The Race to the Office (MUSA GE Debate Day 2)

The peaceful morning silence around campus was interrupted by a series of debates and speeches coming from underneath the glass bridge. It was day two of the MUSA Annual Elections debate, therefore presenting a new chance of redemption for students from both contesting parties to step up and speak out (literally) regarding their manifestos, as well as the promises they wished to fulfill towards the student body upon being elected.

The debate schedule for Day Two was initially for both parties, The Vox and The Spero, to send out their contesting candidates who were running for the MUISS (Monash University International Students Service) Heads, as well as the position for Clubs and Societies, which was squeezed in at the very end of the schedule. Due to the unforeseen circumstances, The Spero was unable to garner enough members to contest for both the MUISS and C&S positions, therefore The Vox went after the official posts uncontested.

I know what you are thinking, since the contesting participants were going in unopposed, everything should have felt like a walk in the park, right? That was certainly not the case. The fact that there were no contesting candidates from Spero did not in the slightest bit ease the nerves of the representatives from The Vox,  as the sense of anxiousness was clearly lingering around them. The debates were carried out in a traditional “town-hall” style manner whereby candidates were to first deliver their opening speeches, after which they would either enquire or answer the questions coming from the opposing teams. Since there was no opposing team for these round of debates, interactions were mainly occurring between the candidates from The Vox and members of the audience, as well as current MUSA members.

The first candidates to present themselves, Charlotte and Samiul Khan, who were running for the position of Heads of MUISS were able to deliver their speech in a rather stable and confident manner. They stated that their main objective after being elected as Heads of MUISS was to increase participation of students hailing from the minority countries. They explained that MUISS, under their supervision, would hopefully be more engaging with the international students, opting for a higher participation rate from them in terms of events.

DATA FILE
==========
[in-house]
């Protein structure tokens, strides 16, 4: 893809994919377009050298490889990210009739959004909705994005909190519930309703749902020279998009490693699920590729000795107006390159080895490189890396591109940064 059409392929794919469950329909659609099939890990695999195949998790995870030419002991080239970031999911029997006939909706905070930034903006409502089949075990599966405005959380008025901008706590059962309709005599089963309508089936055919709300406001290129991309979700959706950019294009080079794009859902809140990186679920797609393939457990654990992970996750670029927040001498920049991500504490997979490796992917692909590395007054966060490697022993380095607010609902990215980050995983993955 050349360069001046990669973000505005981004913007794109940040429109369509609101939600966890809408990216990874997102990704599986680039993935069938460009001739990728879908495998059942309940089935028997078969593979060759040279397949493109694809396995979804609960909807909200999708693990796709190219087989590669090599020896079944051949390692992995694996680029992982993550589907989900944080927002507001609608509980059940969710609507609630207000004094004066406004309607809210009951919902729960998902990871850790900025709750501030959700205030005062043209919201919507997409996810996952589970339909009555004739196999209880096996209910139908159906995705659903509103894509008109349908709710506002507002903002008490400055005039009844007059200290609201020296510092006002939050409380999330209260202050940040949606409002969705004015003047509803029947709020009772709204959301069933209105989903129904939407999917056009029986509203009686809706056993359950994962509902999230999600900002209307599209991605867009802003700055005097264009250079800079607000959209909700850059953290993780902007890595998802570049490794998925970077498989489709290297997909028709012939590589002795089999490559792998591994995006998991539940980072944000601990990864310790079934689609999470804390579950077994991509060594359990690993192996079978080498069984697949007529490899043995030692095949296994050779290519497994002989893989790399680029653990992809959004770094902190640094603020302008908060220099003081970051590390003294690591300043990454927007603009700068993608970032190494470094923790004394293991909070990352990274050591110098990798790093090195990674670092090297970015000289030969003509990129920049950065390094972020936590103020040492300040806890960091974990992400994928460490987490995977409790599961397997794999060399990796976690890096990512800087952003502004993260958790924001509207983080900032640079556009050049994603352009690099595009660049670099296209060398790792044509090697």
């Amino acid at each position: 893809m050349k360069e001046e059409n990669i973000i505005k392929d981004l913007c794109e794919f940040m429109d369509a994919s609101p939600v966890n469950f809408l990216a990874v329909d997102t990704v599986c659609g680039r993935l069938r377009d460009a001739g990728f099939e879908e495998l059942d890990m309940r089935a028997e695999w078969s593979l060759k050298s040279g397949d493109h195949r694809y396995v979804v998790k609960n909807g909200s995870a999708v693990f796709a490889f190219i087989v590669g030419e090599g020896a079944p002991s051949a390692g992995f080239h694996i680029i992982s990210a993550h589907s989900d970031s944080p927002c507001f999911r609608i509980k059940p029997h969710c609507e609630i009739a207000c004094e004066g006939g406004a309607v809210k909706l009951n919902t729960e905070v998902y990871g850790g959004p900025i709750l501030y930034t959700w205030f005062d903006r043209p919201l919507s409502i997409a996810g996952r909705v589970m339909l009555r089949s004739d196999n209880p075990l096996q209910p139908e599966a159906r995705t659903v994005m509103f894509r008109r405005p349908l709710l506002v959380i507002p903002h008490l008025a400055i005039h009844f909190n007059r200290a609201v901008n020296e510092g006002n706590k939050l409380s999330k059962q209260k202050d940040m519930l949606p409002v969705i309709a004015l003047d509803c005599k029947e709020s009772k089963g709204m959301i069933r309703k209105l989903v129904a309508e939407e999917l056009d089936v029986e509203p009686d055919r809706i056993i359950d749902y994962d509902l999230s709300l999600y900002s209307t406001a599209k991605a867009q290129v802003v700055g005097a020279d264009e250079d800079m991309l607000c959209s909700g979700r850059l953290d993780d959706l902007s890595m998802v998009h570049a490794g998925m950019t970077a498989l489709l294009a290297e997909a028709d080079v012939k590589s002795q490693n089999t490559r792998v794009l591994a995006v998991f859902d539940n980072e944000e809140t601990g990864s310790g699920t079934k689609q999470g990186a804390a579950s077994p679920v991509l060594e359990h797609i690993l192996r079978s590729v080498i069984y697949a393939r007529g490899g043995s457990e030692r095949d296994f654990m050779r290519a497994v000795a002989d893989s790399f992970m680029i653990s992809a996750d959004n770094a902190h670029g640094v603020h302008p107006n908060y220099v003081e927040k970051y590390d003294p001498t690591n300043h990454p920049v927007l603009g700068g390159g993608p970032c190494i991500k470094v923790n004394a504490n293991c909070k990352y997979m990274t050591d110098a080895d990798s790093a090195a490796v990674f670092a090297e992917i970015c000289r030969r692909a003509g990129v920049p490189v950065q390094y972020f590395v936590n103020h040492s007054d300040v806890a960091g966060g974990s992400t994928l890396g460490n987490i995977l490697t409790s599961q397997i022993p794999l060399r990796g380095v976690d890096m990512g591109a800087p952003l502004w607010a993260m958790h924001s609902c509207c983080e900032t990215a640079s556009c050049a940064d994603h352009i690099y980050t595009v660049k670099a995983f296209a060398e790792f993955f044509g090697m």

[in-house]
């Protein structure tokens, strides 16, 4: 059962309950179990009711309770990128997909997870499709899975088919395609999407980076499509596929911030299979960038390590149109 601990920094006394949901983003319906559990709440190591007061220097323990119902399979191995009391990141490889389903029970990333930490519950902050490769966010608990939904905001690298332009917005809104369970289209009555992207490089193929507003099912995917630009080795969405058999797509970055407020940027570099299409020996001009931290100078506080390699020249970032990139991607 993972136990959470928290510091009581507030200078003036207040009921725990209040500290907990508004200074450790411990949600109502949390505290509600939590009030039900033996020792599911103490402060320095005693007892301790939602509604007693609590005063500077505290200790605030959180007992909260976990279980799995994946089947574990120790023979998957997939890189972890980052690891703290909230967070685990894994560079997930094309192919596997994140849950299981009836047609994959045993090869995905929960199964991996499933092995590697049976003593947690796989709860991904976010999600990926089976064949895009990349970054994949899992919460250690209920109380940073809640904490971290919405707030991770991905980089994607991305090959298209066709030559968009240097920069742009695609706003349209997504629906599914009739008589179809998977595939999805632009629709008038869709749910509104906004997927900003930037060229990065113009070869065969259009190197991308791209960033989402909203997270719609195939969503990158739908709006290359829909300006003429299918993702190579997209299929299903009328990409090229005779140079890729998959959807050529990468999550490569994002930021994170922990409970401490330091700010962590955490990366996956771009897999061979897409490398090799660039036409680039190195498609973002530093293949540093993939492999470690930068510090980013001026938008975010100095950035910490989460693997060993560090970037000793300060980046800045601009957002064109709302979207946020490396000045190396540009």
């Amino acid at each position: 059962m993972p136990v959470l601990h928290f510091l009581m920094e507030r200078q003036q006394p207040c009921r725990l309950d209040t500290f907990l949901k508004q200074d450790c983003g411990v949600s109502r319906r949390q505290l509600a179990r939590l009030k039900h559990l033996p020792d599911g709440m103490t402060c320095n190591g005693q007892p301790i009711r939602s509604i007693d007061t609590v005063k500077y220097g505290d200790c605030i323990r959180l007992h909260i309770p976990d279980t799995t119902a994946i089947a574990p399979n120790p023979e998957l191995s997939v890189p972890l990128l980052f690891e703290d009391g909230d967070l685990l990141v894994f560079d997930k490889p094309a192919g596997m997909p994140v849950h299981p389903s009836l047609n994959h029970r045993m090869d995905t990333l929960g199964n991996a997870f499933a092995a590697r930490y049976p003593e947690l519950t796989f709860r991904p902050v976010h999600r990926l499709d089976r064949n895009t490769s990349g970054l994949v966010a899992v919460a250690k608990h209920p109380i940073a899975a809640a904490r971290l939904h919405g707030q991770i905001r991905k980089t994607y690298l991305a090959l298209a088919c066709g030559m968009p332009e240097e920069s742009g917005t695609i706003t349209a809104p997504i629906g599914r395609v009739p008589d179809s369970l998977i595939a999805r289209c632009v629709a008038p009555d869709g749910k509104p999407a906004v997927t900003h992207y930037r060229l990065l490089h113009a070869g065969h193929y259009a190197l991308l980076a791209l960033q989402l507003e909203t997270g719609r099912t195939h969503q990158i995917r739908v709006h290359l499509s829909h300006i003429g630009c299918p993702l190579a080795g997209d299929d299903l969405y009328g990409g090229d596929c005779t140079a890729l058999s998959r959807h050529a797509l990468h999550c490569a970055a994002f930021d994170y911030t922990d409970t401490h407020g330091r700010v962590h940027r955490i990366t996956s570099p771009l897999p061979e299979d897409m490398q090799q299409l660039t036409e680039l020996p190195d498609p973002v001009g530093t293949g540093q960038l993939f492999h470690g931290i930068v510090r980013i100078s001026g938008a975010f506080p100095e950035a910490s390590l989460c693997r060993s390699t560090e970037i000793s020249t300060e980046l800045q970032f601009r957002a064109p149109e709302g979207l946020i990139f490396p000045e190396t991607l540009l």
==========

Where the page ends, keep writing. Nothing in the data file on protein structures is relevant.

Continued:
The following candidate contesting for the position of MUISS secretary, Humaira Islam, earned praises from several current MUISS members through her speech. She mentioned the importance of unity to exist between MUSA and MUISS, which would ensure work efficiency and satisfaction. She highlighted that she hoped to establish a minimum quota for international students to attend Monash Cultural Night, for her reason behind that was to foster a strong, international community on campus.

Several highlights of Day 2 are detailed as follow:

MUISS Treasurer

Muhammad Bilaal Rishad (The Vox)

  •   Emphasized on the importance of transparency and fairness
  •   Financial Statements involving MUISS would be constantly uploaded and updated on Facebook page
  •   Close collaboration between student departments and the university management to minimize work delays

MUISS Country Representatives

Dua Fatimah Basheer (The Vox)

  •   Vouches that each country’s needs are heard
  •   Will cater to countries with smaller student populations to encourage overall participation
  •   International Students will be given opportunities to express their country’s heritage
  •   Encourage students to know more about the other international students’ countries

Although it was a relatively important day for international students to show up and lend an ear to the manifestos provided by the running MUISS candidates, attendance for the Day 2 debates was relatively lukewarm. There were only a handful of students and current MUSA members who were present to throw in questions for the participants.

Most of the candidates were unable to directly answer the enquires thrown at them, often giving “beating around the bush” solutions. Since there were only a handful of students present, it was also relatively hard to get the entire setting in a “debate-ful” mood.

 

Perhaps it really was high time for MUISS to come down with a firm solution to pull up the participation of international students in such events. Do check out both The Vox and The Spero’s Facebook pages to know more about the running candidates. Good luck to the rest with upcoming debates!

Disclaimer: The above piece was purely written based on views of the writer meant for commentary purposes.

 

Article by Lee Kah Hoe (Charles)

 

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